But Hillsborough watered down its version in response to vague concerns about overzealous enforcement, limiting its scope to matters of “structural integrity” that are open to interpretation, especially given that violations are determined by an exterior visual survey rather than a comprehensive inspection. Instead of prohibiting boarded-up windows as well as more significant structural and architectural blight, the Hillsborough ordinance permits boarding and other temporary fixes as a solution to broken windows or exterior holes. Indeed, Henry made superficial “repairs” to the Colonial a year ago consisting mostly of tacking tar paper over the worst structural breaches. While the violations cited by the town “were not addressed optimally,” acknowledges town attorney Bob Hornik, they satisfied the letter of the law.
The ordinance also expanded the standard procedural mechanisms, including a provision that allowed for a six-month delay on any work if the property was listed for sale. Perhaps not surprisingly, Henry put the inn on the market (for $1.7 million) at the end of the 30-day window. The town challenged the validity of the listing and filed suit anyway, but it’s hard to see how Henry was afoul of the law on that point.
The flaws in the ordinance helped inspire the town to settle without collecting more than $35,000 in fines that had accumulated in the interim. Instead, Henry agreed to donate $2,500 to the town’s historic preservation efforts. Town officials are planning to revisit the ordinance in coming months, though it’s not clear if an agreement can be reached to bring the law more in line with others of its ilk. Though folks on both sides are making nice and talking cooperation, an undercurrent of confrontation is still palpable.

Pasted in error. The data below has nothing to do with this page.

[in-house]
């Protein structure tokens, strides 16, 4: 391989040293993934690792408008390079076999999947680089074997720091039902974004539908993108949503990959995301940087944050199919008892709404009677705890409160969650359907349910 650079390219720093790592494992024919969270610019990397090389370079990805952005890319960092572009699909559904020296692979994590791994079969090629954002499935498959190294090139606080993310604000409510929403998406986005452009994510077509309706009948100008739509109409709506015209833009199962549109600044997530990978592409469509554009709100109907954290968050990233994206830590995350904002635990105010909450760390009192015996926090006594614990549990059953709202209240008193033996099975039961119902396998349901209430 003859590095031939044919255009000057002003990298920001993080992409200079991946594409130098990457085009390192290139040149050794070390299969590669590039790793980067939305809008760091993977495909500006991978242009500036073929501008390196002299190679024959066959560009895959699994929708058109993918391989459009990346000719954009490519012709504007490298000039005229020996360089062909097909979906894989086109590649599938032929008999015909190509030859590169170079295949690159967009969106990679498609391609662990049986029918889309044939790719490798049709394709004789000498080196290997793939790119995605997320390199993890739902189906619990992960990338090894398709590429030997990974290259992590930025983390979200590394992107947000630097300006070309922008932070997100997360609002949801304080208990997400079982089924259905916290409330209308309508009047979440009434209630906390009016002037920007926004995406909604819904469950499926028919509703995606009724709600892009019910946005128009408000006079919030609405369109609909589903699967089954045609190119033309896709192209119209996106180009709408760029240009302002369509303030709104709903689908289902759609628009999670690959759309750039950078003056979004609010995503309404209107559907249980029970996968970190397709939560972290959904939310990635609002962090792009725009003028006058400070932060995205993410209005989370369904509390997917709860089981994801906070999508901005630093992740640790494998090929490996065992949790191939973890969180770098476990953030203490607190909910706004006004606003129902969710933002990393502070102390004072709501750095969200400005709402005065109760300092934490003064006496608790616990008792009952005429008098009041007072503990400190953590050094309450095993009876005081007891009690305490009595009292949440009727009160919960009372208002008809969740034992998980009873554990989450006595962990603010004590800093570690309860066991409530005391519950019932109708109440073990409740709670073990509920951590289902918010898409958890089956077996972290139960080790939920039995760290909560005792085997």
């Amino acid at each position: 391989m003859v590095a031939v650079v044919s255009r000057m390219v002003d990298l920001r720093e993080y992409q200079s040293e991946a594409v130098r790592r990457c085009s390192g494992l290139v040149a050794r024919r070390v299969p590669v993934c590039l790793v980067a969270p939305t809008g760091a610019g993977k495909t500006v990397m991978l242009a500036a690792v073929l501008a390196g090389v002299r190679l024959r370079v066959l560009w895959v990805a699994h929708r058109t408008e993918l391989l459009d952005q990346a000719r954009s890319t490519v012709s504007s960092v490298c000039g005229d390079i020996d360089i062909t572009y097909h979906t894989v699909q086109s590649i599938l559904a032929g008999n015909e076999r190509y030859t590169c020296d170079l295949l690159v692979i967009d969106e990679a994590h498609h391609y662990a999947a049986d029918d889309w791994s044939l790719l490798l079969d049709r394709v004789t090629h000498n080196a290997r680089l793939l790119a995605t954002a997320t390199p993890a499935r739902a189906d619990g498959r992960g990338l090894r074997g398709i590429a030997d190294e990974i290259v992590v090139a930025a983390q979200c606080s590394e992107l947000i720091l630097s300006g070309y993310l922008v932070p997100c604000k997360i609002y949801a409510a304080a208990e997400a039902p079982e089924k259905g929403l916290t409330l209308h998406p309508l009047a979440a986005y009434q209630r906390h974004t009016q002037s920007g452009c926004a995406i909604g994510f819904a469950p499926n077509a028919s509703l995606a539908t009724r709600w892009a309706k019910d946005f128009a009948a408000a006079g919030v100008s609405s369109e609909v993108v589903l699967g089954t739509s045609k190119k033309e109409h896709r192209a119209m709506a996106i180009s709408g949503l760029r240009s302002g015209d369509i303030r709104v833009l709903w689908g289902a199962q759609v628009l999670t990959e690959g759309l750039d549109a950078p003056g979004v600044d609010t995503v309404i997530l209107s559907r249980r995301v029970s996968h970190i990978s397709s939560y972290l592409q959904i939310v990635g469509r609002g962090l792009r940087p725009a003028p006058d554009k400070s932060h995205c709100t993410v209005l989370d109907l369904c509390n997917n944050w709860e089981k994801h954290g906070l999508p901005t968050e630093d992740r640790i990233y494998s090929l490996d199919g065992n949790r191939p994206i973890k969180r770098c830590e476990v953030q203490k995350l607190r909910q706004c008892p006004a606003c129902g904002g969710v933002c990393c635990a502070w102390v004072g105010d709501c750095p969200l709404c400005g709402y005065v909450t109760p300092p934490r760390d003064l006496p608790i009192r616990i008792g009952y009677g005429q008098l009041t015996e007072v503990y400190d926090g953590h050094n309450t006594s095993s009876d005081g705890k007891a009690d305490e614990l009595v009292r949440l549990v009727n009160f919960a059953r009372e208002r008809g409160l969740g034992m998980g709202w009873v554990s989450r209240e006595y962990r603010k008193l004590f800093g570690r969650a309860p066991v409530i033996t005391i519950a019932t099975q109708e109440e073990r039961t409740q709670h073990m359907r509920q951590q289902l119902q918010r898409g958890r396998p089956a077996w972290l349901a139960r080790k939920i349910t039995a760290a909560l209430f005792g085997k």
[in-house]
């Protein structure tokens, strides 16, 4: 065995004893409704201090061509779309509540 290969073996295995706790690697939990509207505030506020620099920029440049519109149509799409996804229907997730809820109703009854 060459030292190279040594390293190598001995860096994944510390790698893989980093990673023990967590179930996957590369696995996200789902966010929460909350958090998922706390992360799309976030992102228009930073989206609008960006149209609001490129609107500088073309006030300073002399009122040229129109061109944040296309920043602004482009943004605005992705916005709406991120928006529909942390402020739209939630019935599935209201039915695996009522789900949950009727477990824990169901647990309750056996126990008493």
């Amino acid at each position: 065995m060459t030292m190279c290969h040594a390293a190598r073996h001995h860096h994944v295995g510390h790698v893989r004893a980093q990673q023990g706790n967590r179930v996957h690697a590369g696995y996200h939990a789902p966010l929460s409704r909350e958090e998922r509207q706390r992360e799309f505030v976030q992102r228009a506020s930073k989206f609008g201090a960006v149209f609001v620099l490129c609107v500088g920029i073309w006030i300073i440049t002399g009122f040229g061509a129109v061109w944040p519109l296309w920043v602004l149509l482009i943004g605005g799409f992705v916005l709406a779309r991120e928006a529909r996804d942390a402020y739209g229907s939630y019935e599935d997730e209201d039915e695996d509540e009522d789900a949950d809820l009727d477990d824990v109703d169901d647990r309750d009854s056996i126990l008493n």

Most of the attention surrounding the Colonial has been focused on Henry and his perceived failings as an owner. He’s a pretty easy target: A man of independent means whose family foundation has donated substantial funds to the UNC athletics programs (the university’s lacrosse and field hockey stadium bears his name), Henry has nevertheless been sued numerous times by people who claim he owes them money. These include his former Rathskeller partners, an ex-landlord, and a fraternity that sold him the 19th-century Martin-Dey house in Chapel Hill.
The latter has been the subject of an equally intense battle over its fate: Henry applied for a permit to demolish the structure in 2002, only to be stymied by the town’s Historic District Commission, which held him off for a year and a half. When the town’s options expired, Henry idled for another year before selling the place to an acquaintance in New York, though he’s admitted publicly that he still controls the property. The Martin-Dey house may yet meet the wrecking ball, much to the chagrin of Chapel Hill preservationists who note that the building is one of only 25 in town dating back to the 1800s.